I had to laugh when I read the above comment regarding the family with the 30 year old station wagon and high net worth since it hit true to home. I grew up in the Northeast and my grandmother had an old Volvo wagon (from the late 70s) that she tooled around Greenwich in, but had a beautiful Silver Spur tucked away in the garage next to a pagoda roof 280SL Mercedes. The Spur was a great vehicle to see and be seen in, but it handled like the big beast that it was and as such it was rarely driven by her. That said, one needs to be cautious when looking at these vehicles since you have to look at the original purchase price to gauge your maintenance. Yes, you can buy one for the price of a "lesser" vehicle, but you will spend the price of that again and a little more for good measure to get the Roller back to its intended standard. As others have stated, there are good and bad Rolls Royce motor cars, and proper maintenance is not optional with this marque. I wish my parents had kept the Spur since it was a bit of fun to glide to an event in, but it was not meant to be, since they had long before moved into the BMW and Mercedes camp for handling, reliability and anonymity.
So what you`re really trying to tell us, is that YOU come from "a very prominent family" - with a "staggering net worth". Now, that`s impressive!
Just because it has a fancy name and reputation doesn't mean it's any good other than the prestige factor. Post when you hit 200,000 free of major repairs.
I do find this blog humorous. I own a 1988 Corniche and it is a beautiful car, but my daily driver (Honda accord) drives better. Generally, the people looking for used rolls royce's are cheap people who want to look like they have money, but they usually don't. Recently, I have tried to sell the car because I thought the car was a little too pretentious, but I tired of all the "want-a-bees" calling about the car. As someone with several million dollars, if I want something, I buy it, but with this car I was amazed how many people were dropping the deal over a couple grand. This is why so many of these cars are junk. The people who buy them really can't afford them and they don't maintain them properly. This is why they fall apart. As a car, I have not been that impressed with the rolls, it is essentially a tank on wheels and drives like one. It is like my financial manager says, "if you want to know how much money someone has, never judge them by their car."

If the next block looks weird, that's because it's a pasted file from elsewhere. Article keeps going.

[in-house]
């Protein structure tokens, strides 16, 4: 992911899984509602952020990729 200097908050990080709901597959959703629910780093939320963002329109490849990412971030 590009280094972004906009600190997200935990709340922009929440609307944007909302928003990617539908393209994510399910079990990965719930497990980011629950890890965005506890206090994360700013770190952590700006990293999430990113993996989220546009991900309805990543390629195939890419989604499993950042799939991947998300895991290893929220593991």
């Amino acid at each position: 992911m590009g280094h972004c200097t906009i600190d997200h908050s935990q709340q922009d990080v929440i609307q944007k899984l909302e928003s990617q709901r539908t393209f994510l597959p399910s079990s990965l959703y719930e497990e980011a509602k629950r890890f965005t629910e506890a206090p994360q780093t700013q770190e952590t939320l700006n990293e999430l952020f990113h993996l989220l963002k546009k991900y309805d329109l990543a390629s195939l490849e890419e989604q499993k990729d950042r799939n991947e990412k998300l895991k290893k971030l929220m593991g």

I have been a Rolls Royce owner since 1989.
I bought one Shadow then another; both 1973.
They were a challenge to restore. I did as much of the work as I could to get a greater understanding of the cars.
I then purchased a Silver Spirit in 1992.
I have finally parted with both Shadows at a great loss; they just don't hold their value and the rr396 didn't help.
I refinished my Silver Spirit in an exciting radiance ppg clear topped with super strong Imron at 14 grand. The interior is 2 tone with lots of wood extras, 14 speakers, and little TVs in the headrests, too. Wood veneers on the doors, magnolia pipped and picnic tray tables too.
The known fuel pump fuse mod and GM one wire alternator fixes were done as well as the BMW flex discs in the drivetrain; all done and there is the 6.9 Mercedes Benz fuel accumulator over the differential.
A lot of research can save the owner with hands on repairs a lot. The parts are sometimes used on different makes, as yes they are hand made and some systems borrow stuff here and there.
That's what a Rolls Royce is about. Purely custom, so I remodelled mine from bumper to bumper to suit my own tastes.
I did the Turbo R steering rack, the Harvey Baily suspension upgrade road springs and sway bars, and the 17 inch Flying Spur wheels, with BF Goodrich T/A tires.
With the short wheelbase, the car really handles nicely and is still a Rolls Royce from Crewe.
I have a silver Cloud III to do next; it belonged to the Tiffanys estate. It too will be completely remodelled to be a better version of the SCIII WITH NO RUST AND 100 MORE HP. YOU TUBE ROLLS ROYCE: my Black Spirit can be seen there. Happy motoring Cheers...